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AFCA publishes final report on sector inquiry into Austrian fuel market

In light of soaring prices in the fuel market, and the related burden on consumers and businesses, and in response to numerous complaints, the Austrian Federal Competition Authority (AFCA) launched a market inquiry into the Austrian fuel market in March 2022.

Early in July 2022, the AFCA published a preliminary report on its sector inquiry (see AFCA’s press release of 7 July 2022). All market participants affected were given the opportunity to submit statements on these preliminary results by 27 July 2022. Only two market participants submitted a statement, with the majority choosing not to. The two statements from these market participants included constructive feedback, but did not result in the preliminary findings having to be changed in any way.

The AFCA added an analysis of these statements to the final report on its sector inquiry. It also added a new chapter on the development of refineries’ operating costs, enabling more specific conclusions to be drawn with regard to refineries’ actual profit margins.

The AFCA may now use this final report to submit facts based on data to the Government, Parliament and the general public, allowing them to discuss the matter on the basis of the evidence.

Results of the inquiry

Based on the inquiry findings, there is no direct evidence of cartels or the abuse of market power. However, the final report, which now also includes a chapter on costs, suggests that refineries have posted strongly increased profit margins (gross margins minus operating costs) in the months since Russia invaded Ukraine.

The results of the sector inquiry show that the price rises at filling stations are primarily due to higher international price assessments for diesel and petrol. International price assessments serve as benchmark rates in supply contracts, ultimately determining wholesale and ex-refinery prices.

At the same time, however, since Russia’s invasion of Ukraine, oil companies’ refineries have also posted markedly higher profit margins, and filling stations were recording higher gross margins in March:

  • The operating costs reported by the oil companies for our sector inquiry suggest that refineries’ actual profit margins have risen to roughly the same extent as their gross margins since Russia’s invasion, against the backdrop of gas and electricity prices steadily increasing since 2021.
  • The wholesale prices for gas and electricity rose by about 600% and 160% respectively in the first quarter of 2022 compared with Q1 2021. During the same period, refineries’ operating costs, which include costs for gas and electricity, have risen by less than 1 cent per litre on average. This shows the marginal significance of gas and electricity prices compared with crude oil prices, which had grown by approximately 25 cents per litre over the same period of time. Against this backdrop, the AFCA considers it unlikely that operating cost increased substantially in the second quarter of 2022 as gas and electricity prices only climbed by some 40% and 20% respectively compared with the previous quarter.
  • The AFCA analysed whether the higher prices at the pump can be explained solely by developments in the price of crude oil. Its calculations show that, international price assessments decoupled from crude oil prices, with international diesel and petrol prices up 36 and 41 cents per litre, respectively, compared to the period before the Russian inavsion of Ukraine. Meanwhile, crude oil prices have only risen by around 22 cents per litre over the same period.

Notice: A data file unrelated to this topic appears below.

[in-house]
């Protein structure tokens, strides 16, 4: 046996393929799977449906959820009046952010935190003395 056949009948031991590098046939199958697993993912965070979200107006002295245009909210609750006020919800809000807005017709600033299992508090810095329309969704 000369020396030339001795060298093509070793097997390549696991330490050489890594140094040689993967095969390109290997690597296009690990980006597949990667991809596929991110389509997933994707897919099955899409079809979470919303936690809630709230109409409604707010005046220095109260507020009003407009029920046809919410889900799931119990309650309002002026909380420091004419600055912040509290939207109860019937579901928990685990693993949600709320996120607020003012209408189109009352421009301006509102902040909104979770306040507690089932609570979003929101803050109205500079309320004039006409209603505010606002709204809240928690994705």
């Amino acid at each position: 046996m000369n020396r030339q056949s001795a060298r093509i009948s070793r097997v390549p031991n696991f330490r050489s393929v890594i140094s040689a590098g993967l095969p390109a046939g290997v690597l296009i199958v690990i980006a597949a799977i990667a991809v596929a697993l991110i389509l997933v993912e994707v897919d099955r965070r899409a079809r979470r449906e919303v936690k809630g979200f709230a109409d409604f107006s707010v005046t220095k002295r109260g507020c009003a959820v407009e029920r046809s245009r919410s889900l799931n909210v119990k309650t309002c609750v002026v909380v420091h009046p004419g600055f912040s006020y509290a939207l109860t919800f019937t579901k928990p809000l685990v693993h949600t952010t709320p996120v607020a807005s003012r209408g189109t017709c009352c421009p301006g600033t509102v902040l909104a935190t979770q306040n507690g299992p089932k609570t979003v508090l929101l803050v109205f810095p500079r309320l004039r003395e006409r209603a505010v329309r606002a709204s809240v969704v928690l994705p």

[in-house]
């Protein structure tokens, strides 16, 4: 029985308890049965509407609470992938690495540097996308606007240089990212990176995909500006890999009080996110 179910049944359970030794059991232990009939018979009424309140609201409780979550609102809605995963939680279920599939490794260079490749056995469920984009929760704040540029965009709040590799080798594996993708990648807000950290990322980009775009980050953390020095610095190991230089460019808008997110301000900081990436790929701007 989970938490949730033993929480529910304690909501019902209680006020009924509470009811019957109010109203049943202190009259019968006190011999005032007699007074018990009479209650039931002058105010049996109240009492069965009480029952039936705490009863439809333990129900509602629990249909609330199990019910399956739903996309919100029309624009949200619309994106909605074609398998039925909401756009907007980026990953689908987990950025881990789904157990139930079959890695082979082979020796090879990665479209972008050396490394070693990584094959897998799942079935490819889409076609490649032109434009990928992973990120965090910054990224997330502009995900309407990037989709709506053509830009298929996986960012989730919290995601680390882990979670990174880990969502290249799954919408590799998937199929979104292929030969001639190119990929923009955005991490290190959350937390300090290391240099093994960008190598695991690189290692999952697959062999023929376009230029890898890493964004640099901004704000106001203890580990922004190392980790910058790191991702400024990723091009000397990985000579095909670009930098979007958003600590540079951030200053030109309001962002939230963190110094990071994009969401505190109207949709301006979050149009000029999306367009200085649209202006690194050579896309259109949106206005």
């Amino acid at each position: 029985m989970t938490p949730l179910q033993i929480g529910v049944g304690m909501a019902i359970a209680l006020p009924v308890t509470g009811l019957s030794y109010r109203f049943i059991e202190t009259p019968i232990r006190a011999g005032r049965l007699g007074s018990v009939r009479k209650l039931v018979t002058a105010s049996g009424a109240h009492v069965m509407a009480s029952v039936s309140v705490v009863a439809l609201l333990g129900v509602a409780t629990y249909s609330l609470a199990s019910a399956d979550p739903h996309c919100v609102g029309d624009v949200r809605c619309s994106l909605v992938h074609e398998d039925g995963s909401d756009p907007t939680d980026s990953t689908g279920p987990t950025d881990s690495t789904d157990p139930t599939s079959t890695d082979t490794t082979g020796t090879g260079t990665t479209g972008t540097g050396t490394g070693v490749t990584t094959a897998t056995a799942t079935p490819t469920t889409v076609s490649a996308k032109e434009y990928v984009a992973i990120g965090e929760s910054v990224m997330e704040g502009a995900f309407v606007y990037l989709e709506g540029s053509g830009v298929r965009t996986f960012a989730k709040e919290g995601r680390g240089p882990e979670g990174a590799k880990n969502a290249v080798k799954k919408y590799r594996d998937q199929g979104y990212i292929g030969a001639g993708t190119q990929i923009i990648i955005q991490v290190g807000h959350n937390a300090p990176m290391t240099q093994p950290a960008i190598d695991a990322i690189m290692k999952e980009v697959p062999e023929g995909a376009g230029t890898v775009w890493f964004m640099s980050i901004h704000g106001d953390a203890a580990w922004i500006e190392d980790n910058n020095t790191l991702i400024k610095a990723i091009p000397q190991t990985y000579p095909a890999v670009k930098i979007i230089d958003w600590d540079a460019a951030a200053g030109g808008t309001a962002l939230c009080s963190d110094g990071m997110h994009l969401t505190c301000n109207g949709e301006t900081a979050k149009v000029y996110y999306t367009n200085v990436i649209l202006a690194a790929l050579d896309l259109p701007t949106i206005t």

• This stronger rise in prices for diesel and petrol at the pump, which cannot be explained by price hikes in crude oil (decoupling), led to gross refining margins tripling over the same period of time. While diesel’s contribution to gross refining margins increased by around 14 cents per litre, the increase in petrol’s contribution was about 20 cents per litre.
  • On 8 July 2022 the UK’s Competition and Markets Authority (CMA) published a report on its review of the fuel market, reaching similar conclusions in its calculations of refinery margins (see CMA, Road fuel review, published 8 July 2022). The CMA has meanwhile initiated a formal market study into road fuel, which will enable it to develop a more detailed understanding of how the market in the UK functions. If necessary, the CMA is legally entitled to take steps to strengthen competition.
  • At filling stations, signs of substantially increased gross margins were only found for March 2022. Gross margins in the subsequent months were only slightly higher than they had been before the war. However, other cost components such as higher transport costs and uncertainty in the market need to be considered when evaluating these slightly higher gross margins at filling stations.
  • The results of the inquiry in relation to filling stations suggest that higher fuel prices are not due to a lack of competition among filling stations but have been caused in particular by the surge in global oil prices and/or by the refineries. For cost cuts to be passed on quickly to consumers in future, fair competition continues to be important.
  • The issue of global prices extends beyond a purely national level. The AFCA is therefore cooperating with the European Commission in this matter.

An example of the impact on consumers:

Due to higher crude oil prices alone, consumers had to pay 13.20 euros more, on average, for a 50-litre tank of fuel in the first half of June compared to the period before the war. Additionally, consumers are paying 11.40 euros more for a tank of diesel and 12.60 euros more for a tank of petrol because of higher gross margins. All prices include VAT.

The final report can be downloaded from the following link (in German):